POLITICS
05/10/2013 04:53 pm ET | Updated May 13, 2013

POLLSTER UPDATE: Could Pennsylvania Be A 2016 Swing State?

AP

It's a good time to ignore horse race numbers in Virginia, but a fine time to speculate about battleground states in 2016. Eliot visits Elliot, the most Democratic county in the U.S. And polling proves that Americans love their mothers more. Happy Mothers' Day! This is the HuffPost Pollster update for Friday, May 10, 2013.

PAY NO ATTENTION TO THOSE EARLY HORSE RACE NUMBERS - Drawing on recent polls in Virginia, Harry Enten has a reminder that can't be repeated too often: "[D]oes this current polling actually tell us anything about what will happen on election day? Not really. At this point in 2009, all but one scientific poll had eventual winner and current Republican Governor Bob McDonnell winning by 9pt or less....McDonnell won by 17pt.... Go back to the 2005. Through this point in the campaign, not a single poll had the eventual winner, Democrat Tim Kaine, ahead. A few polls had him down as much as 10pt, while the majority had him behind by mid-to-high single digits. Republican Jerry Kilgore trailed in only one public poll, all the way through early October! Tim Kaine, of course, went on to win by 6pt. Overall, the polling at this point and through September has been off by about 10-15pt the last two elections." [Guardian]

WILL PENNSYLVANIA BE A TOP GOP TARGET IN 2016? - The Cook Political Report's Amy Walter thinks it might be: "Pennsylvania represents the biggest promise--and biggest chunk of electoral votes--for Republicans in 2016. It has a Hispanic population of just under 6 percent and has been trending Republican since 1998. The only question now is whether Republicans can finally find the key to unlock the Keystone state...The only blue states that have become less blue since 1998 are Iowa, Minnesota, and Pennsylvania. [Cook Political]

Christie a potential 'Keystone' - When flipping through the list of potential 2016ers, which candidate looks the best-positioned to break-through in Philly? Perhaps a certain Republican Governor just across the Delaware river. The most recent Quinnipiac poll found GOP Gov. Chris Christie getting 59 percent of the vote in the part of New Jersey covered by the Philadelphia media market." [ibid]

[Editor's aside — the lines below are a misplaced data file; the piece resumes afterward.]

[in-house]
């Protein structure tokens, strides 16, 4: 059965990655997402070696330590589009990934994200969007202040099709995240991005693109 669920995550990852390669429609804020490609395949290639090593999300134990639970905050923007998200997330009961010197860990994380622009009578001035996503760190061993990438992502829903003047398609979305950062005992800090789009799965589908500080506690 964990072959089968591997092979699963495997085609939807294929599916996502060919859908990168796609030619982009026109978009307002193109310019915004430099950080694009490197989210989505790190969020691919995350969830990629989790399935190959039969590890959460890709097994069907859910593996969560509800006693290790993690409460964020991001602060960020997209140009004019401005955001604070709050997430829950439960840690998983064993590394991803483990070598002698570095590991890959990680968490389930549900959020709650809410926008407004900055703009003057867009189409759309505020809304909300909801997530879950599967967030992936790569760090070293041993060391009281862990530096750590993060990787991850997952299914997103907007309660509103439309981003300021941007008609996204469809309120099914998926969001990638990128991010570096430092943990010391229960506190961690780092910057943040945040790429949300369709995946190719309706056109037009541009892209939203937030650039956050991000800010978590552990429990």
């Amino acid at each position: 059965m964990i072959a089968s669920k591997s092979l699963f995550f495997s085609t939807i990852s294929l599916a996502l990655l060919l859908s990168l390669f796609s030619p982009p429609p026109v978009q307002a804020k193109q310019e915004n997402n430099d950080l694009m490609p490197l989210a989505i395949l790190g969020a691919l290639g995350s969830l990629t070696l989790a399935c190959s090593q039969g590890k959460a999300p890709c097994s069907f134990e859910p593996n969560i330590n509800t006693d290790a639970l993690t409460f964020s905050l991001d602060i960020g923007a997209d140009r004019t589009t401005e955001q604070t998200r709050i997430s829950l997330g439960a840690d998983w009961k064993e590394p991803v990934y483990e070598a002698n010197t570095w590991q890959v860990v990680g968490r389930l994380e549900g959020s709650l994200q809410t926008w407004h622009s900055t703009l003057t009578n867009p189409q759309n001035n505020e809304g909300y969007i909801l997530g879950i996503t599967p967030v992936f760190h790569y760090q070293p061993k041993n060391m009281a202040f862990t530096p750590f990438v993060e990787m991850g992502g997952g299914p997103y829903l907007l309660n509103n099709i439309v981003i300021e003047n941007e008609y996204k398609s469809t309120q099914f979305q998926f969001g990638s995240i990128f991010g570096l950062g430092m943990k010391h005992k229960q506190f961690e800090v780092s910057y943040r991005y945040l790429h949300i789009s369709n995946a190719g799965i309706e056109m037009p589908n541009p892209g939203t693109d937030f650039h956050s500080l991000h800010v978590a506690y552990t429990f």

Nate Cohn - "Seriously? 'If Romney had gotten just 45 percent...in PHI...he would have won PA.' Is that supposed to sound easy?" [@electionate]

A SOUTHERN WHITE COUNTY THAT'S STILL BLUE- HuffPost's Eliot Nelson visits rural Elliot County, Kentucky, the only county in the nation that has supported a Democrat for President in every election since its incorporation 1869, and the only rural Southern county won by Barack Obama in 2012: "Elliott is anything but diverse. According to the Census Bureau, more than 95 percent of its residents are white, making it the second-whitest county in the country to vote for President Barack Obama in November, after Mitchell County, Iowa...Yet Elliott's voter registration numbers are staggering: 4,691 of the county's registered voters are Democrats, while just 227 are Republicans, according to the Kentucky Board of Elections....Like most of Eastern Kentucky, Elliott is a poor and relatively isolated place, helping insulate it from the rest of Kentucky's Republican shift. Wage levels are well below state and national averages, and roughly one-third of the population lives below the poverty line. Unemployment stands at nearly 13 percent. As such, government still serves an indispensable role."

Our Eliot on why Elliot's so blue - Elliot is hardly the only poor, white rural county in the South, yet it has remained stubbornly loyal to the Democrats. Nelson thinks the answer owes to a combination of "a deep, personal connection to the Democratic Party, through the opportunities and assistance the government has provided" and "tight-knit communal bonds in Elliott that define local politics." [HuffPost]

AND BECAUSE WE LOVE OUR MOTHERS... - "Although the job of being a mom has become more difficult, Americans credit their moms more than their dads for contributing in a positive way to their development over the course of their lives. A new national survey of registered voters from Fairleigh Dickinson University's PublicMind finds that three-quarters (74%) of respondents believe moms have it harder today as compared with generations past, and by an almost two-to-one margin, Americans credit their mothers (46%) more than their fathers (24%) for cultivating positive traits over the course of their lives." [Public Mind Poll]

FRIDAY'S 'OUTLIERS' - Links to more news at the intersection of polling, politics and political data:

-Gallup will report findings from an internal review of its 2012 election polling in early June. [Gallup]

-Only 17 percent of Americans have heard a lot about the deadly factory collapse in Bangladesh. [HuffPost]

-Scott Clement and Sean Sullivan say Democrats should be concerned by stagnating youth turnout. [WaPost]

-Michael McDonald sees a failure to mobilize young voters in 2012. [HuffPost]

-Forty six percent of Americans say not enough media coverage of Gosnell trial, but only 25 percent that they're following it themselves. [Gallup]

-New York Times' Sarah Wheaton considers whether CPS data shows black turnout surpassing white turnout in 2008. [NYTimes]

-Yahoo News columnist Chris Wilson questions the CPS turnout data. [Yahoo]

-Charlie Cook says Virginia will be a better test of of the national political environment than South Carolina. [Cook Political]

-We Ask America finds Wisconsin Gov. Scott Walker with a -10 job approval rating among voters. [We Ask America]

-Scott Rasmussen thinks the Benghazi hearings are likely to be a bust. [Rasmussen]

-Masket, Duffy and Brown make the argument for public funding of political science research. [Denver Post]

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